Christ Episcopal Church
106 Nevin Rd.
Ridley Park, PA 19078-2108
Phone: (610) 521-1626
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If you have any information
and or pictures that you would like to contribute about the history of this church, please
forward it to firstname.lastname@example.org
(Christ Church interior Photo courtesy of Georgia Reber Elliott, email@example.com)
|Church History:||The following history from
Christ Church's 100th Anniversary book was shared with us by Georgia
Reber Elliott, firstname.lastname@example.org
Who are our neighbors? Perhaps we had better start with who might have been. The Baptist Church had the strongest organization, as they had commenced operations in 1825. In 1832, William Trites built a small church on Lazaretto Road close to the White Horse Tavern, and here they functioned from April 19, 1834 to 1872, when they too persuaded the Ridley Park Association to donate their present lot. In fact, H. F. Kenney, the superintendent of the railway, was on their building committee before his association with our church. They were certainly well-endowed at this point, as building started on July 3, 1873 from a design by S. D. Button costing $27,000, and in 1874 the new church was opened, the Rev. Robert Compton officiating.
Incidentally, one of the people The First Baptist Church is most proud of is the Rev. Mark R. Watkinson, who was the minister from 1851 to 1853 and again from 1862 to 1864 when the church was located in Prospect Park. During his second pastorate he wrote to Salmon P. Chase, the Secretary of the Treasury in Abraham Lincoln's Cabinet, suggesting the recognition of the Almighty God on our coins. A memo was sent to the Director of the Mint in Philadelphia and in 1864 "In God We Trust" appeared on the two cent piece. Ninety-two years later in 1956 these words became the national motto.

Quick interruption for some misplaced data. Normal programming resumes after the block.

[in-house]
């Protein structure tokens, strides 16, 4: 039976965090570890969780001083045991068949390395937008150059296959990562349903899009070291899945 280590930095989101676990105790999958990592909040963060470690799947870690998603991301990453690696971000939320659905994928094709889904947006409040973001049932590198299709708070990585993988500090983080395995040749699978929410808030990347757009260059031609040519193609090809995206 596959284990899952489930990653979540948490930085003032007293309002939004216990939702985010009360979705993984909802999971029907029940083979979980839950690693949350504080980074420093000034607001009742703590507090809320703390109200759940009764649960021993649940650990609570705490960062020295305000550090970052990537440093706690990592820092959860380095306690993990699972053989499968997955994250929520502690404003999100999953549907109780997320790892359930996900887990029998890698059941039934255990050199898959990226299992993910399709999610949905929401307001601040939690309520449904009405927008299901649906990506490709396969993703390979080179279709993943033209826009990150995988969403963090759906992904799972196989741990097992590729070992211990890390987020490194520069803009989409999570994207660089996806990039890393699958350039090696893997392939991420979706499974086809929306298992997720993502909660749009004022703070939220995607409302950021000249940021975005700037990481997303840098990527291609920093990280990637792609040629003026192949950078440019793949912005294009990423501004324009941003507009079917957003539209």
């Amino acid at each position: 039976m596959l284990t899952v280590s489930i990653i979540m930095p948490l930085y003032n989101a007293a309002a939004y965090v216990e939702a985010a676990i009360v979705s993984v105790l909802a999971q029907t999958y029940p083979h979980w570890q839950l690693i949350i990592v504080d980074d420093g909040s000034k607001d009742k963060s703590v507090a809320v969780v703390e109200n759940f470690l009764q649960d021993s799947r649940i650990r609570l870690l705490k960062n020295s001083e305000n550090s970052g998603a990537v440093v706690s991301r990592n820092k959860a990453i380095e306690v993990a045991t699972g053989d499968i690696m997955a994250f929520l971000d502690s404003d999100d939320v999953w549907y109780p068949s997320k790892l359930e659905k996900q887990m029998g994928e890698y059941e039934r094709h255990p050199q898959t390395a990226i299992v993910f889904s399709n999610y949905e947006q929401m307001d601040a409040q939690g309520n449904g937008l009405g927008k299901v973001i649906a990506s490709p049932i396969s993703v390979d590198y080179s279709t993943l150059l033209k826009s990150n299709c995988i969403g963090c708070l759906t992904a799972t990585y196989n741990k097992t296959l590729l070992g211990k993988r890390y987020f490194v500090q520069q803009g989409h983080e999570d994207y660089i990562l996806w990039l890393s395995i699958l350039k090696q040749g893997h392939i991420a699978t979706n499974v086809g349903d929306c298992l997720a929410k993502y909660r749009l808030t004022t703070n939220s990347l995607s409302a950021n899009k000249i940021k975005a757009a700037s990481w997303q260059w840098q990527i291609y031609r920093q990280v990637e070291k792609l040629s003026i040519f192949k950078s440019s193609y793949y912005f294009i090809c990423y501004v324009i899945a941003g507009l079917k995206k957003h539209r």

The fortunes of the Presbyterian Church were very similar to ours. In 1873 and 1874, they had also started operations at the railway depot, first under the Rev. Mr. Ewing and then under the Rev. Mr. Alexander. In 1875 they retreated to hotels and stores to conduct their services and a Sabbath School. John Smith, who had helped us so much, placed the dining room of the Railway Hotel at their disposal until the hotel opened for summer trade. Again the Ridley Park Association donated a lot, and building started on December 13, 1875 using plans of A. W. Dilkes. The first simple frame building was opened on September 10, 1876 with the Rev. Dr. M. B. Green as pastor. The church was later pulled down and the present stone building was dedicated on June 6, 1915. New additions were made in 1954 and a west wing in 1961. The similarity of the operations coupled with the help of the Ridley Park Association in all three ventures is very striking.